The Medical Case in Pre-modern Europe and China: Comparative History of an Epistemic Genre
Friday, May 4 at 3 p.m.
Old Union Hall, University Union
Presented by: Gianna Pomata, Professor of History of Medicine at John Hopkins University
What is a medical case? It is, in a nutshell, are port of the course of disease in an individual patient. We find this kind of text in various medical cultures at different historical periods. The medical case narrative is an "epistemic genre," namely, one of those basic textual forms that develop out of scientific practices and feature a distinctively scientific — rather than literary — cognitive endeavor.
The medical case narrative is a genre of astonishing longevity, spanning the centuries from antiquity to modernity. In those medical cultures that are based on a long and continuous tradition of learned medical knowledge, such as the European and the Chinese, case narratives are among the oldest extant medical records. In both Europe andChina, however, the medical case emerged in antiquity only to go subsequently through long centuries of oblivion. It was only in the sixteenth century, in China as in Europe, that the medical case emerged as an autonomous form of writing, becoming an established genre with an uninterrupted tradition reaching up to the present day.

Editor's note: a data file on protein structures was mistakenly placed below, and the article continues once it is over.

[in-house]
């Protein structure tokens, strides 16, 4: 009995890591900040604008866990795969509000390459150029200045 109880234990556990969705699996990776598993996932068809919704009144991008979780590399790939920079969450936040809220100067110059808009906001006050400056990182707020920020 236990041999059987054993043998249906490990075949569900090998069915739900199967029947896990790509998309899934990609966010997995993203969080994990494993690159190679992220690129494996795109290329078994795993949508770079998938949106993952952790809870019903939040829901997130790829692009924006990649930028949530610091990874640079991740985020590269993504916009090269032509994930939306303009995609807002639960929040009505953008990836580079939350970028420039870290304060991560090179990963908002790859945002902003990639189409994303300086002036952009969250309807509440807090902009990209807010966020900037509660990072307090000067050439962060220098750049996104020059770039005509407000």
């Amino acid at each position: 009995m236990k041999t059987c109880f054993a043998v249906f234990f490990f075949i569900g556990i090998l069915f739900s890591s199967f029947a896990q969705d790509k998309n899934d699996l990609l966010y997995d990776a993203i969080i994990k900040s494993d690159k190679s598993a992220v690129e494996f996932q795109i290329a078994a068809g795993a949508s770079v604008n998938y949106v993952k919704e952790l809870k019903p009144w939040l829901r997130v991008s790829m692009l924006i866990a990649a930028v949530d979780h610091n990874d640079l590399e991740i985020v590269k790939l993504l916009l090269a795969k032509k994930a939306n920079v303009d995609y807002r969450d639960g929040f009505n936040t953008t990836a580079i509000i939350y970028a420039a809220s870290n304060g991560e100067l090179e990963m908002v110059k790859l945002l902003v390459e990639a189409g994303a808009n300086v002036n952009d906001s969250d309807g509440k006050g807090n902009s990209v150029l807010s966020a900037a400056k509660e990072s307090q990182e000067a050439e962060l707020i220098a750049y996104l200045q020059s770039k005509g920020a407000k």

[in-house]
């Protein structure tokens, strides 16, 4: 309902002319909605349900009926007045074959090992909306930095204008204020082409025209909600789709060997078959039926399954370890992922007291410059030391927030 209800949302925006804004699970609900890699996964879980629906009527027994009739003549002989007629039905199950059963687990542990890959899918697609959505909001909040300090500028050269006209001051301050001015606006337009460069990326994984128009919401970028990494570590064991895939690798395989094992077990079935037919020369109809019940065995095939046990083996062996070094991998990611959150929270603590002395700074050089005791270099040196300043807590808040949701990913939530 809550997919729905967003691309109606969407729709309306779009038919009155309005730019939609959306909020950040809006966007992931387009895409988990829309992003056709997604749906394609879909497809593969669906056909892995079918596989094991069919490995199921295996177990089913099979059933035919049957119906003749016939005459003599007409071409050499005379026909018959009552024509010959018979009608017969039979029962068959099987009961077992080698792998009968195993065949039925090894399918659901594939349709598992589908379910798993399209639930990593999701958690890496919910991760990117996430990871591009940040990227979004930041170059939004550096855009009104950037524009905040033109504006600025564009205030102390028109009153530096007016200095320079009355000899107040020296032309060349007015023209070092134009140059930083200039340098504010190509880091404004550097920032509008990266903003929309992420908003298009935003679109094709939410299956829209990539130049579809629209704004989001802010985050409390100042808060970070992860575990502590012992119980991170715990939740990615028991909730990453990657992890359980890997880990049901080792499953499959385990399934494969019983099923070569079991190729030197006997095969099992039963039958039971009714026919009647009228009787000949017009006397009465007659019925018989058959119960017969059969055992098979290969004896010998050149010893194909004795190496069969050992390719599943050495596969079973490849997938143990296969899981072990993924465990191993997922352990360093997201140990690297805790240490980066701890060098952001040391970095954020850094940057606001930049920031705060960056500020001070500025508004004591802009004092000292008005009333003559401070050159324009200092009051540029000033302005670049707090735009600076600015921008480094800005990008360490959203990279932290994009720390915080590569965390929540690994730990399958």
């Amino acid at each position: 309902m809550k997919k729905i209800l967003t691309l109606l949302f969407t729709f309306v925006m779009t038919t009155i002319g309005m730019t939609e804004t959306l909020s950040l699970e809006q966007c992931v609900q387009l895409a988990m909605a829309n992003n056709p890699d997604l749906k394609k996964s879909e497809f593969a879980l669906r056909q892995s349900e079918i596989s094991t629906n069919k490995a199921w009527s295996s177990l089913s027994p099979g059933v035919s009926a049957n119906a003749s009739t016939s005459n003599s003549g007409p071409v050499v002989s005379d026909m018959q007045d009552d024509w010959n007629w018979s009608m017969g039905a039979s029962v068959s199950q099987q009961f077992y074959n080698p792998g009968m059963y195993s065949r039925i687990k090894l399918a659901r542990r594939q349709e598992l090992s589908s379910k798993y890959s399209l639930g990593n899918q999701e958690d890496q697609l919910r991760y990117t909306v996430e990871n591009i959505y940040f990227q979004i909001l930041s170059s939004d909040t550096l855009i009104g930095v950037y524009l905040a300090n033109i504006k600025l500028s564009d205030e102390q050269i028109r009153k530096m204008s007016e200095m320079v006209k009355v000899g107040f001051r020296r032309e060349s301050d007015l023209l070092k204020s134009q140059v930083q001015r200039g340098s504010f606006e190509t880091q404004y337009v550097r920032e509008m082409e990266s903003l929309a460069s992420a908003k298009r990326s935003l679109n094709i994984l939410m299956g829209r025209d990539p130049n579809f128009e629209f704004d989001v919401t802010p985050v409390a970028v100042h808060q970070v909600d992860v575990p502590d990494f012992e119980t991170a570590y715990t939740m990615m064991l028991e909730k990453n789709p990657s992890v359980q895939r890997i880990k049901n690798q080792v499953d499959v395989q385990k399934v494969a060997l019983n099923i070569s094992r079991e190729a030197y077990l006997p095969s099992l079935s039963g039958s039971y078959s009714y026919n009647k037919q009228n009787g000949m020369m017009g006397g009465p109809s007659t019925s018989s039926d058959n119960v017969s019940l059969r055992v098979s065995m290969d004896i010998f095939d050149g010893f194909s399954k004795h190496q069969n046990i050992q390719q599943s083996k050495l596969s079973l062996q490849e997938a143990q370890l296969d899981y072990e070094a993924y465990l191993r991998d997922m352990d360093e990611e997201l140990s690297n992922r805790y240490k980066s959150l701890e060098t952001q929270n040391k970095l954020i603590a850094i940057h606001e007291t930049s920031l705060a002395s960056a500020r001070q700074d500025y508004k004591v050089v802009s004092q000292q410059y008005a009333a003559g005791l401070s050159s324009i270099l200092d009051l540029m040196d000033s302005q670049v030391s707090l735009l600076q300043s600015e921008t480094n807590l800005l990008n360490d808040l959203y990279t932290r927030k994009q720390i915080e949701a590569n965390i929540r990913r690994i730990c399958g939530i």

Pomata will compare the early modern European medical case collections (or, as they were called, "Observationes medicae") with the "case statements" (Yi'an) that developed in early modern Chinese medical culture. She will survey the similarities of the genres in the two contexts, while also briefly considering their main points of difference. Her main question will be: In Europe as in China, what kind of medical thinking — and which intellectual and social practices — formed the backdrop for the emergence of the case narrative as a distinct epistemic genre?
RSVP by April 27 to email@example.com or call 607-777-6799.
Reception to follow. Sponsorship provided by Mario and Antoinette Romano Endowment, Harpur College of Arts and Sciences Dean's Office and the History Department.